47° 08′ 00″ N / 122° 28′ 58″ W
The Starlifter replaced propeller cargo aircraft in the USAF and served 40 years providing logistical support and paradrop capabilities far from its bases with its nearly 3000 mile range. The C-135 Stratolifter was the first turbojet powered cargo aircraft for the USAF though it was a stopgap until a turbojet powered cargo aircraft with a rear or front loading ramp could be on the flight line. The C-141 is also the first turbojet aircraft designed for cargo.
A number of these aircraft are on display and this excellent example is located at the Heritage Hill Park of the McChord Air Museum…Part 2 of this walkaround will be in the next post.
The Legend of Little Eagle, Florian Rochat, 2014, ASIN B00K5SVTYI, ISBN 978-1499396867, 296 pp.
The Legend of Little Eagle is a fine fictional take of a Native American who died keeping his fatally wounded Mustang from crashing into the Marchal family farmhouse in World War II France. Sacrificing his life John Philip Garreau allowed for another to begin, that of unborn Hélène. Author Florian Rochat has Hélène Marchal tell the tale of a storyteller/journalist investigating who Garreau was, why he volunteered to fight so far away from his home and—most importantly—who he was.
Rochat brings a unique perspective of our Native Americans as well as our warriors of World War II since he is European. He describes the love of flying as well as Richard Bach with the technical understanding of Ernest K. Gann. The book is a lovely read and, like all good reads, has threads which entwine the storyline that make for depth and rich vicarious experience—it is as easy to hear Hélène think and ponder as it is to feel Garreau experiences learning to fly as it is to be in the big sky country of Montana.
Flight school, AT-6s andf P-51s as well as leave are told through Garreau’s letters to home. Hélène discovers people who knew him which helps her to realize who Garneau was as a man. Combat, its cold calculus, as well as becoming a combat leader in the heavily contested skies of Europe are both told in letters as well as interviewing fellow veterans. As the reader learns of Garreau the reader also learns of Hélène. It is through Hélène we learn how to tell a story and how to investigate (this is where Rochat’s experience as a professional writer and journalist is enjoyed, much like a surprise gift). Readers also learn of aviation heroes uncommon to most Americans such as Antoine de Saint-Exupéry who wrote as well as he flew, a pioneering aviator with feet of clay (i.e., being human such as Lindbergh, Earhart, Batten and Kingsford-Smith).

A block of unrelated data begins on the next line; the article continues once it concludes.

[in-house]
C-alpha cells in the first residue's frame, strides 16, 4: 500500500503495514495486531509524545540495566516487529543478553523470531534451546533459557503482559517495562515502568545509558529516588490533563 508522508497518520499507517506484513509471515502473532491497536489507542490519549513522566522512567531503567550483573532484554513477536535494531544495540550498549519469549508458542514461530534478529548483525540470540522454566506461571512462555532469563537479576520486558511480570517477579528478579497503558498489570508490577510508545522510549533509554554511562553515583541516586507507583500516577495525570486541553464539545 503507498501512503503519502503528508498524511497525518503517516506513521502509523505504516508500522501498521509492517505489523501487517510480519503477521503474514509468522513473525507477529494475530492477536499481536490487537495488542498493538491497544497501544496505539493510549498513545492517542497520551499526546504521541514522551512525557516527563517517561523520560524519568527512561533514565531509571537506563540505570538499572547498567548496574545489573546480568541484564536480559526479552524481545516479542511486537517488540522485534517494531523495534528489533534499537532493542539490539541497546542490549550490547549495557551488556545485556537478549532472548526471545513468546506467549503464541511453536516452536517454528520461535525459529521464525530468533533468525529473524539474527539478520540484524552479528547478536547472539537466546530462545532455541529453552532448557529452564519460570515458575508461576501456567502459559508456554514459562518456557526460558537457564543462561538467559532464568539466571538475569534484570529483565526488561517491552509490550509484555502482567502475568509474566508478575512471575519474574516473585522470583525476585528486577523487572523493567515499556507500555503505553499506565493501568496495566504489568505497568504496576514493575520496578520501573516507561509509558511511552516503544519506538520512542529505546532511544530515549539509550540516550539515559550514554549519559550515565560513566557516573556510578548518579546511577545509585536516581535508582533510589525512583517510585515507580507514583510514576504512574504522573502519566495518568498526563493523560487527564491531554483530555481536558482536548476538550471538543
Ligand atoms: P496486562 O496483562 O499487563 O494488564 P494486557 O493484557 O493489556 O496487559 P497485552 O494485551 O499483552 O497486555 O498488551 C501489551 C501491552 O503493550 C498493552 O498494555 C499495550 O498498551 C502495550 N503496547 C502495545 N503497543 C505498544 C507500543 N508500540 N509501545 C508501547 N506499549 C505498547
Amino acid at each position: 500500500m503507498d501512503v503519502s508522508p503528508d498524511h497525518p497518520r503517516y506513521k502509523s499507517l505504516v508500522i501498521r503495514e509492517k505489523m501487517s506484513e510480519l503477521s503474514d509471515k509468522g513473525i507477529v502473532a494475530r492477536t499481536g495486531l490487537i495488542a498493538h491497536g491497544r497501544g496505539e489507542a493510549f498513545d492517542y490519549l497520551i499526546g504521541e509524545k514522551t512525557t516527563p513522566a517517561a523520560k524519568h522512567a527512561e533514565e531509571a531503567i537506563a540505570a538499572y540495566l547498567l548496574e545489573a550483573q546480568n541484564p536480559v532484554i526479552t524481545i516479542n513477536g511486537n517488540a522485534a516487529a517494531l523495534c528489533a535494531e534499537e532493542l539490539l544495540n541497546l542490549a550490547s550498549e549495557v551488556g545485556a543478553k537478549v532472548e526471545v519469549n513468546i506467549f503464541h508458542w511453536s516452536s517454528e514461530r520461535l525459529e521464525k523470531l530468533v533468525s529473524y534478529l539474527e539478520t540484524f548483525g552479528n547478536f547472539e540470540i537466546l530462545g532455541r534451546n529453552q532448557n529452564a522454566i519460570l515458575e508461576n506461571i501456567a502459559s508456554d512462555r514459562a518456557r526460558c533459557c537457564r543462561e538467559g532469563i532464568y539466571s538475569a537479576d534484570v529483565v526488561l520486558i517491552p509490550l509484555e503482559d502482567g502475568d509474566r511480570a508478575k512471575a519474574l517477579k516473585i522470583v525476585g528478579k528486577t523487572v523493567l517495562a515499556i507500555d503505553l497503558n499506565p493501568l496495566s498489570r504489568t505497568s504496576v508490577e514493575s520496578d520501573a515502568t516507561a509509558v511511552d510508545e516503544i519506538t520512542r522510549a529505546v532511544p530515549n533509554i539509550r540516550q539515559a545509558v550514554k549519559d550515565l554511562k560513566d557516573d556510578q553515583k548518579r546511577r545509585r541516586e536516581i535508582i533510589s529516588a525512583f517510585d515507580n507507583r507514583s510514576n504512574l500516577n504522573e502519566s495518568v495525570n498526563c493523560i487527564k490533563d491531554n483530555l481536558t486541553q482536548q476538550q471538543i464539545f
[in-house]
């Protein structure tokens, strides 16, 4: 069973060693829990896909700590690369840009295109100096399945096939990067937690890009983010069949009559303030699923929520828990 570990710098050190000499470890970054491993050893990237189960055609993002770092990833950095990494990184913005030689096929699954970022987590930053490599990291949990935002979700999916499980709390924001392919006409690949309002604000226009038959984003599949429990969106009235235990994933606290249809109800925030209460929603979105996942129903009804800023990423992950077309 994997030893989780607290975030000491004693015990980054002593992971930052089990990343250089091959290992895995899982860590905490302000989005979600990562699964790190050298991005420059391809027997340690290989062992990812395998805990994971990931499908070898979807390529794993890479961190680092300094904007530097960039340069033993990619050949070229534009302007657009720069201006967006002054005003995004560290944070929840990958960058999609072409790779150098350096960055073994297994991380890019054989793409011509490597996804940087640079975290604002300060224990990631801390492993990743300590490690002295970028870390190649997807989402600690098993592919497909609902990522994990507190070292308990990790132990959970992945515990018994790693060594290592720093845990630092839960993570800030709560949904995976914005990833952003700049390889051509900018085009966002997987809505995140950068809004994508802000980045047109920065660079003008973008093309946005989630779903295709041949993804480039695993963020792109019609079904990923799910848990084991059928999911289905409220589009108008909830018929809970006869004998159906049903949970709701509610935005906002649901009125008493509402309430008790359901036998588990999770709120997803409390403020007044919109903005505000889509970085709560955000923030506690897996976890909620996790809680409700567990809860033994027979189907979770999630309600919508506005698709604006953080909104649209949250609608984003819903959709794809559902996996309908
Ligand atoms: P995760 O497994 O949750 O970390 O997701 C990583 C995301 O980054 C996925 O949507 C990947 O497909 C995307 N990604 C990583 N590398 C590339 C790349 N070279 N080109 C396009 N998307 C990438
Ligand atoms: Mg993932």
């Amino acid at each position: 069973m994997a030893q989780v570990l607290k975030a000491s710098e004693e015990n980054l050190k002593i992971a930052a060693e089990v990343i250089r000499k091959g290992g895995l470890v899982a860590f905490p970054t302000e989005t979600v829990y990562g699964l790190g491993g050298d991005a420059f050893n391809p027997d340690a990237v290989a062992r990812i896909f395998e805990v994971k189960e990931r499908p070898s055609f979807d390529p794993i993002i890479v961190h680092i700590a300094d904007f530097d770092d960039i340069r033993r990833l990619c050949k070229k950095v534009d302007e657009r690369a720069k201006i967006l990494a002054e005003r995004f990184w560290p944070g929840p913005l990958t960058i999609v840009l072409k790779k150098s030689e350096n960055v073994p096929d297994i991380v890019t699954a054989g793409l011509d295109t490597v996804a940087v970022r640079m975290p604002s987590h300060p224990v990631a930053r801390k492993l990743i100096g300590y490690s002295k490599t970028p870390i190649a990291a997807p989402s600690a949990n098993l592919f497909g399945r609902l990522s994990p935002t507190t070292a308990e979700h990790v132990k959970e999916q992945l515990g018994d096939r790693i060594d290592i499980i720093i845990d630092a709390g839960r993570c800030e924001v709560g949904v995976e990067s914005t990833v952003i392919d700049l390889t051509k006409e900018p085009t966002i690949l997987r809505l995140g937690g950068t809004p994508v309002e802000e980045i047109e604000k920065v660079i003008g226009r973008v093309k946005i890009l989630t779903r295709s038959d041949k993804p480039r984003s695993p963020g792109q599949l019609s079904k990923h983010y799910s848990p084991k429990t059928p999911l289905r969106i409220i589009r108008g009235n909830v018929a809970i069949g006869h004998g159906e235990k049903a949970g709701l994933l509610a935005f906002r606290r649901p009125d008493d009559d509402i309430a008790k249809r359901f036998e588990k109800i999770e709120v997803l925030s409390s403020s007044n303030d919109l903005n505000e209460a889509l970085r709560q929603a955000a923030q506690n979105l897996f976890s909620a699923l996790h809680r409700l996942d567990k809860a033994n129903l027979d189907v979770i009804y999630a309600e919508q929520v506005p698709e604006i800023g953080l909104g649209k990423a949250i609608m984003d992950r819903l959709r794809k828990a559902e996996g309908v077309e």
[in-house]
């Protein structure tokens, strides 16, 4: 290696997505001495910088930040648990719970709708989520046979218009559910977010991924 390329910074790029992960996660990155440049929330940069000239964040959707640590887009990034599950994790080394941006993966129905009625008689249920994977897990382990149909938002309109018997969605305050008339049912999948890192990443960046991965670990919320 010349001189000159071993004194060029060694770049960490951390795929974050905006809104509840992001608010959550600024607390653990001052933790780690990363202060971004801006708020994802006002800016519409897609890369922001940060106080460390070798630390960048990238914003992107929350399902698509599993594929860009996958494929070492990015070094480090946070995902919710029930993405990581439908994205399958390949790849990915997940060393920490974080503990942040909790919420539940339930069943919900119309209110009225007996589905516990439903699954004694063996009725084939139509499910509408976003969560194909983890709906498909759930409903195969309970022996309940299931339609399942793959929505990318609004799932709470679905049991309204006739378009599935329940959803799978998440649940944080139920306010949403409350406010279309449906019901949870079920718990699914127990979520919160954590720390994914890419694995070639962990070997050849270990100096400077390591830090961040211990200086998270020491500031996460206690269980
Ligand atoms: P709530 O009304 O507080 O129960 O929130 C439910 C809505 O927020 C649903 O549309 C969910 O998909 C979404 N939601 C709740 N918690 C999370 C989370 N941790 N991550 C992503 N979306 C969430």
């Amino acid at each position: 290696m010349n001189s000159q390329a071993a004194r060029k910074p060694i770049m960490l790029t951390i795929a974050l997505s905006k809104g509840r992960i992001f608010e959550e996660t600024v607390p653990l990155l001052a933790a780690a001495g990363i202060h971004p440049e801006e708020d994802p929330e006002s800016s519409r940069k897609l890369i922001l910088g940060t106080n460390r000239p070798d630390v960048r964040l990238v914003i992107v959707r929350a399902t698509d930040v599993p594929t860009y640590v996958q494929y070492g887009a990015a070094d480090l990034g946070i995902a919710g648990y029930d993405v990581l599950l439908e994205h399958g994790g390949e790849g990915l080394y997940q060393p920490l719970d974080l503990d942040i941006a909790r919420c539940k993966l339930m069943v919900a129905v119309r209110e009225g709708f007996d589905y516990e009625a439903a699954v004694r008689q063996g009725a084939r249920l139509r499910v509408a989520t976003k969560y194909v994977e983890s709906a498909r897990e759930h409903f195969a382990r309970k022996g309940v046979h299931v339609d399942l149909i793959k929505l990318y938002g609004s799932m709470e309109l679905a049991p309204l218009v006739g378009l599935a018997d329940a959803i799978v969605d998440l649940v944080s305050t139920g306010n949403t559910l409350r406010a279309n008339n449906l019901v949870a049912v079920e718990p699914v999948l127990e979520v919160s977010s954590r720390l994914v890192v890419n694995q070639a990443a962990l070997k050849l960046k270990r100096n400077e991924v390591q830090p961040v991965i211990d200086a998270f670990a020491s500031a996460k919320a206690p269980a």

The cover art by Scarlett Rugers Design is inspiring as is Rochat’s storytelling. This book is handy in size, especially for travel, and can be enjoyed by adults as well as precocious teens. Florian Rochat was inspired by a letter he read in the Ninepipes Museum of Early Montana (Charlo MT) sent from a French family in the Épernay region of France, near Champagne, in 1944 who were also spared by a selfless American pilot’s final moments willing his wounded machine away from them. This story tells the tale of so many unheralded, but no less heroic, events which occurred every hour during World War II. This story also tells the tale of the interconnected nature things. This story also shows the reward that comes from understanding the backgrounds of people from other places. Rochat, a man from another place, gives us understanding (sometimes refreshing, sometimes bracing) of ourselves in the Unites States.
Florian Rochat, per the publishing practice, sent a copy of The Legend of Little Eagle for an objective review. It is available in hardback, paperback as well as Kindle in better bookstores as well as on Amazon.
40° 38′ 45″ N / 73° 46′ 40″ W
JFK‘s Terminal 4 has partnered with José Cuervo to create a lively art exhibition/marketing campaign. Use of aviation furniture (see MotoArt and Phighter Images) creates a traveling themed 1500 square foot space airline passengers are enjoying. José Cuervo also adds energy to the walk-in exhibit by recalling the famous Tequila Sunrise Tour of the Rolling Stones of 1972. Aviation furniture/art + José Cuervo + Rolling Stones = quite a bit of fun (and not where expected?)
There is more…Terminal 4 will host this extraordinary traveler’s respite until the end of 2015—with the bonus of free José Cuervo sampling every day but Sunday from 2:30pm until 8pm (1430—2000 hrs).
Terminal 4 serves 32 airlines which move 19.5 million people through its gates yearly. Art is always welcome to relieve travel’s necessary tedium and airports around the world have used or have begun using art to pull travelers from the doldrums. Our thanks to Ben Hilder for capturing these delightful images as well as to Ross Wallenstein and Nicole Turano of the Marino Organization for their help with this post.
40° 12′ 09″ N / 75° 08′ 24″ W